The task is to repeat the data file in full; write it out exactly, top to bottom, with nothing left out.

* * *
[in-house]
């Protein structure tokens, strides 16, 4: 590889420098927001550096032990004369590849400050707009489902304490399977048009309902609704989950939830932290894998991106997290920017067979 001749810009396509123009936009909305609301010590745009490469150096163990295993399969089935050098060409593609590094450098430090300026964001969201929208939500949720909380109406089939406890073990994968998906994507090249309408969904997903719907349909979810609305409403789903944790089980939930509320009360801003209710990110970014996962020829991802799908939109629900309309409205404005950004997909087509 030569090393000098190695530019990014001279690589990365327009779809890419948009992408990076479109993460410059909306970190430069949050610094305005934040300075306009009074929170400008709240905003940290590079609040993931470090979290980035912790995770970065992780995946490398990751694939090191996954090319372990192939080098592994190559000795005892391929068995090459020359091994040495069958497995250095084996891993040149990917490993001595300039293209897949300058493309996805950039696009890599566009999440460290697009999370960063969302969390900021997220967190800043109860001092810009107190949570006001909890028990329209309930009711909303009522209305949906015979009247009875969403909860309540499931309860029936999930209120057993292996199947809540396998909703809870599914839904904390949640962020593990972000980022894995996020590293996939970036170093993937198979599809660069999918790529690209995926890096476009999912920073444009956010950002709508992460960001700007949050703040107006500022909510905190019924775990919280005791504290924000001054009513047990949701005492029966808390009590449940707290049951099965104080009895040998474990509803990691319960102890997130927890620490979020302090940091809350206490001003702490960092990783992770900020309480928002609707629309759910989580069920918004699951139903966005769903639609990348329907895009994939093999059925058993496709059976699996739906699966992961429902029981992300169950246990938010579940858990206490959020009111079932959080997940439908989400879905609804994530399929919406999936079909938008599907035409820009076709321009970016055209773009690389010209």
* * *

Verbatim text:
[in-house]
């Protein structure tokens, strides 16, 4: 590889420098927001550096032990004369590849400050707009489902304490399977048009309902609704989950939830932290894998991106997290920017067979 001749810009396509123009936009909305609301010590745009490469150096163990295993399969089935050098060409593609590094450098430090300026964001969201929208939500949720909380109406089939406890073990994968998906994507090249309408969904997903719907349909979810609305409403789903944790089980939930509320009360801003209710990110970014996962020829991802799908939109629900309309409205404005950004997909087509 030569090393000098190695530019990014001279690589990365327009779809890419948009992408990076479109993460410059909306970190430069949050610094305005934040300075306009009074929170400008709240905003940290590079609040993931470090979290980035912790995770970065992780995946490398990751694939090191996954090319372990192939080098592994190559000795005892391929068995090459020359091994040495069958497995250095084996891993040149990917490993001595300039293209897949300058493309996805950039696009890599566009999440460290697009999370960063969302969390900021997220967190800043109860001092810009107190949570006001909890028990329209309930009711909303009522209305949906015979009247009875969403909860309540499931309860029936999930209120057993292996199947809540396998909703809870599914839904904390949640962020593990972000980022894995996020590293996939970036170093993937198979599809660069999918790529690209995926890096476009999912920073444009956010950002709508992460960001700007949050703040107006500022909510905190019924775990919280005791504290924000001054009513047990949701005492029966808390009590449940707290049951099965104080009895040998474990509803990691319960102890997130927890620490979020302090940091809350206490001003702490960092990783992770900020309480928002609707629309759910989580069920918004699951139903966005769903639609990348329907895009994939093999059925058993496709059976699996739906699966992961429902029981992300169950246990938010579940858990206490959020009111079932959080997940439908989400879905609804994530399929919406999936079909938008599907035409820009076709321009970016055209773009690389010209």